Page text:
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Skyline Tier is located above Beaumaris near Scamander, on Tasmania’s East Coast. In the late 1960s to early 1970s about 2,000ha of native forest behind Scamander was converted to Radiata pine plantation with associated periodic clear felling of the pines on steep slopes.

With Australian Government funding, 350ha of radiata pine plantation at Skyline Tier has been restored to native forests by the North East Bioregional Network (NEBN).

Ecological restoration work undertaken at Skyline Tier has a number of economic benefits. Economic benefits relate to outcomes that affect individual and community well-being through direct use of restored areas by individuals, indirect use or non-use (James and Gillespie 2002). These economic benefits are valued based on the community's willingness to pay (WTP) for them and can be potentially be estimated using market data, revealed preference methods or stated preference methods (James and Gillespie 2002).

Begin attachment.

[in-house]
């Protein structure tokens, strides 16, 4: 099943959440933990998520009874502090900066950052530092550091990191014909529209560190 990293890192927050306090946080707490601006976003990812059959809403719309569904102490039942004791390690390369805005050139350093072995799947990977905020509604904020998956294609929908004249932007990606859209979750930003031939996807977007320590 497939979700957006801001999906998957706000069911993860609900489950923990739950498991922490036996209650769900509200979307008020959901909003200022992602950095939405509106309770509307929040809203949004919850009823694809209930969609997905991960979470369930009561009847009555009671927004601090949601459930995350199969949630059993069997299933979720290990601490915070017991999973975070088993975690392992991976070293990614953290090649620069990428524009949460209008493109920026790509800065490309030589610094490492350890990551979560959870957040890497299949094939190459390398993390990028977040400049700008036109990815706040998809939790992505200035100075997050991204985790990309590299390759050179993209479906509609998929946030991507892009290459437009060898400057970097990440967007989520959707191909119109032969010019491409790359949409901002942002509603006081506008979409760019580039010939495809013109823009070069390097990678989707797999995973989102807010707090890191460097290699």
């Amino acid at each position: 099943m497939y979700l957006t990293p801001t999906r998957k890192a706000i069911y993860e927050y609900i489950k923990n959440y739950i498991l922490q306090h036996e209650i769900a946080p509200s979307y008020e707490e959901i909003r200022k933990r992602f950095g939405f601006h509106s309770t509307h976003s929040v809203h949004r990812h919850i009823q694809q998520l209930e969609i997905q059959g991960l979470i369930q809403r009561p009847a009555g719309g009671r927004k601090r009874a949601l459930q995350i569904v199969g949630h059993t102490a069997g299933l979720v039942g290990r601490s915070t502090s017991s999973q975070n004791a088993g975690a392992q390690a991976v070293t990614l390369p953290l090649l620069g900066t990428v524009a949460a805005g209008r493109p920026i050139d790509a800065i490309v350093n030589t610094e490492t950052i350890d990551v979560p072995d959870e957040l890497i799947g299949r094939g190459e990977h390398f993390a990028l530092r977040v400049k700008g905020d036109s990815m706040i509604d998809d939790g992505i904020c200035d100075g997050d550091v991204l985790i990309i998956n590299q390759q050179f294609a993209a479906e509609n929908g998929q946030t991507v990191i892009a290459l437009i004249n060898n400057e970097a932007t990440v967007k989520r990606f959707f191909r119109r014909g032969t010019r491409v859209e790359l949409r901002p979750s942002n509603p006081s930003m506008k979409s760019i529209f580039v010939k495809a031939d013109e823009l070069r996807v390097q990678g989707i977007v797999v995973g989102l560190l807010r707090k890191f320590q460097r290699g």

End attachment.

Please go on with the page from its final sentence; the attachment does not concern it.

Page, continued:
In addition, restoration works can provide economic activity to local communities via labour and non-labour expenditures during restoration and expenditures during ongoing management. Where restored sites are used for tourism and recreation, additional economic activity can be generated for a local community.

This report explores the potential economic benefits from the Skyline Tier Restoration Project (the Project) as well as the economic activity generated. Section 2 provides background to economic values and valuation methods as well as economic activity analysis. Section 3 identifies a range of potential economic benefits from the Skyline Tier Project and where possible infers an economic value based on benefit transfer from nonmarket valuation studies. Section 4 examines expenditure patterns from the Project and the economic activity impacts on the Break O’ Day Local Government Area (LGA).